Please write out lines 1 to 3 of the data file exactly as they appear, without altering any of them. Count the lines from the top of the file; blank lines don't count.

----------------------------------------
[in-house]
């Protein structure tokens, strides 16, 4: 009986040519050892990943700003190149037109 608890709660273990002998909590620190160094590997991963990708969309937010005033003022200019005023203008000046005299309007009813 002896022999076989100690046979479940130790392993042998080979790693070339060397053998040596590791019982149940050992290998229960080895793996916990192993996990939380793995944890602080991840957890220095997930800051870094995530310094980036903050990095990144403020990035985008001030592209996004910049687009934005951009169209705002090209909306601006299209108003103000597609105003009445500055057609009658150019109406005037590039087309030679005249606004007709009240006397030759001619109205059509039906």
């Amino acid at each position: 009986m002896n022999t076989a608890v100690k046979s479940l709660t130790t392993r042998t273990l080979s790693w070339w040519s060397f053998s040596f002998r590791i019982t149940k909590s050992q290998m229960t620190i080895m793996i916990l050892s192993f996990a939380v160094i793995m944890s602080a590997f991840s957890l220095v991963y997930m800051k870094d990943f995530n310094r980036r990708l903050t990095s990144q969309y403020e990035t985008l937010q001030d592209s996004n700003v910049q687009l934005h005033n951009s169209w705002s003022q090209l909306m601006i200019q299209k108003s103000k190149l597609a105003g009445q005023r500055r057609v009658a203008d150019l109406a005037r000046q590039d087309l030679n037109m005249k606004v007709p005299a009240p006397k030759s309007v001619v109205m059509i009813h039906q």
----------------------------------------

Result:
[in-house]
């Protein structure tokens, strides 16, 4: 009986040519050892990943700003190149037109 608890709660273990002998909590620190160094590997991963990708969309937010005033003022200019005023203008000046005299309007009813 002896022999076989100690046979479940130790392993042998080979790693070339060397053998040596590791019982149940050992290998229960080895793996916990192993996990939380793995944890602080991840957890220095997930800051870094995530310094980036903050990095990144403020990035985008001030592209996004910049687009934005951009169209705002090209909306601006299209108003103000597609105003009445500055057609009658150019109406005037590039087309030679005249606004007709009240006397030759001619109205059509039906």
């Amino acid at each position: 009986m002896n022999t076989a608890v100690k046979s479940l709660t130790t392993r042998t273990l080979s790693w070339w040519s060397f053998s040596f002998r590791i019982t149940k909590s050992q290998m229960t620190i080895m793996i916990l050892s192993f996990a939380v160094i793995m944890s602080a590997f991840s957890l220095v991963y997930m800051k870094d990943f995530n310094r980036r990708l903050t990095s990144q969309y403020e990035t985008l937010q001030d592209s996004n700003v910049q687009l934005h005033n951009s169209w705002s003022q090209l909306m601006i200019q299209k108003s103000k190149l597609a105003g009445q005023r500055r057609v009658a203008d150019l109406a005037r000046q590039d087309l030679n037109m005249k606004v007709p005299a009240p006397k030759s309007v001619v109205m059509i009813h039906q």